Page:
Can the streaking Blazers upset the mighty Warriors?
In some ways, this season unfolded similarly for both teams. The Warriors won 73 games last year and were one biggest Finals choke in NBA history from going back-to-back. Their anguish was quickly aided by adding Kevin Durant, yet the Warriors only mustered up a measly 67 wins to finish with the NBA’s best record. Tragic. The Blazers, meanwhile, were the darling of yesteryear after playing way beyond their expectations.
The 2016-17 Blazers, however, were awful for a pretty long time. That is until the mystical Jusuf Nurkic was acquired in a trade and provided enough pizazz to help the Blazers capture the eighth seed. The Warriors ended the season winning 14 of 15. The Blazers ended the season winning 18 of their last 26. Both teams, as they say, are peaking at the right time.
Blazers: The Keys
One of the keys to this series will depend on Portland’s success in the pick and roll. Portland’s offense produces the most points per possession in the pick and roll at 0.95 in the NBA. A large part of this is due to Damian Lillard and CJ McCollum being ridiculously smooth in these situations. McCollum is great, but Lillard is one of the league’s maestros at the art of the pick and roll (he ranks third in the league among PPG off of the pick-and-roll). It doesn’t take long to see why; he’s got ridiculous quickness, unlimited range, can pull up and hit shots at any moment, and is incredibly crafty around the rim. Lillard recently went off against Utah — a top-10 team for defending pick and roll, per Synergy Sports.
Even with the lengthy 7’1 Rudy Gobert, one of the league’s best rim protectors, the Jazz were completely helpless. They faced the lesser of two evils: go “under” the screen and let Lillard bury a three off the dribble, or go “over” and let Gobert try and keep with Dame.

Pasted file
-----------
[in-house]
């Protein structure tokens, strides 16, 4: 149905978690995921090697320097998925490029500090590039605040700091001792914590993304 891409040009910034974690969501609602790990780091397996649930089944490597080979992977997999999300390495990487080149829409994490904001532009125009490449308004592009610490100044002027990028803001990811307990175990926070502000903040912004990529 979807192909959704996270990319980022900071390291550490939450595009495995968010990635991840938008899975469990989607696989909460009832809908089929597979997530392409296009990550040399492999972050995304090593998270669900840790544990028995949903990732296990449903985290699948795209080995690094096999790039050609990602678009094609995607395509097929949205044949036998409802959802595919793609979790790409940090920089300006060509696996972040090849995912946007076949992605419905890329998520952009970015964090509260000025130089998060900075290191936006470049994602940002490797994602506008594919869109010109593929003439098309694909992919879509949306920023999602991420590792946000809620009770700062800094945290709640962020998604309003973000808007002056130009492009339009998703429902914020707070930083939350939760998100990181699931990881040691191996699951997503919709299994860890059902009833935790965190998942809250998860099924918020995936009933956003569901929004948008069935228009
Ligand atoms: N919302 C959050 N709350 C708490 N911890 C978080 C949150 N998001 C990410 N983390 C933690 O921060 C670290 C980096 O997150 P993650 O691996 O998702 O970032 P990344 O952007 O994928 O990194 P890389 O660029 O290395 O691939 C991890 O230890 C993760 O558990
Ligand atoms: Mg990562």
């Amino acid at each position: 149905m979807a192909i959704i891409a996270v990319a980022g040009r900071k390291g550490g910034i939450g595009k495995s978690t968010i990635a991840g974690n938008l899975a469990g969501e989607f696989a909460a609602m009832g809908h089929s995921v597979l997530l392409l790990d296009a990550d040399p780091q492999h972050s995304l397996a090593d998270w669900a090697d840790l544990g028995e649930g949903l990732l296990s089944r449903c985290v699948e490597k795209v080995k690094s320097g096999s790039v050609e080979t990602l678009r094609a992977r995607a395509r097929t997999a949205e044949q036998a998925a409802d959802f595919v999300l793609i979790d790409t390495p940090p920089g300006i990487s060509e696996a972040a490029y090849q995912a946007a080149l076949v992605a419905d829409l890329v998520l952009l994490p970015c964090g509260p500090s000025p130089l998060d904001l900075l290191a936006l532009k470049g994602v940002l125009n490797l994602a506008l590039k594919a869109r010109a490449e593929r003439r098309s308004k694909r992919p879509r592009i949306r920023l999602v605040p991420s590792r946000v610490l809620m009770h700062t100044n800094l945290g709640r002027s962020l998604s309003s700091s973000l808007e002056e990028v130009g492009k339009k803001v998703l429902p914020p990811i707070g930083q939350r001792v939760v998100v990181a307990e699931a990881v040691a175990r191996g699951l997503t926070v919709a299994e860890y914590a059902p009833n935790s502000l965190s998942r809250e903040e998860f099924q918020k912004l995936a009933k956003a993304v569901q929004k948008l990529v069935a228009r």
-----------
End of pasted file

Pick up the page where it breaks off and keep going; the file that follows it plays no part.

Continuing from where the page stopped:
Here’s what happened when they gave Dame room on the perimeter:
And here’s what happened when the Jazz opt for the “over” coverage and let Gobert fend for himself:
The Warriors are faced with a number of options for defending Dame in this series. Throughout the year, they proved that their greatness wasn’t solely due to the offensive side of the ball. They ranked second in defensive efficiency and help opponents to 40.5% shooting in pick and roll situations (third best). Thompson is the likely #1 option for defending Dame, with a solid backup option in Livingston. But the problem lies in the switches. In last years playoffs, even if DPOY-candidate Draymond Green switched onto Lillard, the results weren’t ideal:
Lillard averaged 31.8 points in the series on the incredible shooting splits of 36.2/43.1/93.3 (FG/FT/3P). The one option might be to just tempt Lillard into opting for the outside shot. Lillard shot 5-18 from the three in Game 4 in a seven-point loss.
Alternatively, in games this season, the Warriors increased the pressure on the perimeter and forced him to become a playmaker. The addition of Durant, who provides even more length and athleticism, surely had an effect. In the three games this season, Lillard attempted four less shots than his season average. The result: three Blazers losses where Lillard’s plus/minus average checked out at -20.
The unfolding of this series will have a lot to do with the health of Jusuf Nurkic. The lovable Bosnian big-man’s time with Portland has been overwhelmingly positive. He’s acted as the sole resurrector of the Blazers season and it’s not hard to see why.
They were 10 games under .500 when he arrived, but finished the season by going 18-8. In the 19 games Nurkic played, the Blazers only lost five while Nurkic’s numbers and minutes have skyrocketed compared to his time with Denver.
His health would be paramount to the Blazers success in the series, considering that having a reliable roll-man will only help Lillard and McCollum. Compared to last year, Nurkic would pose a way bigger problem than the woefully uncoordinated Mason Plumlee: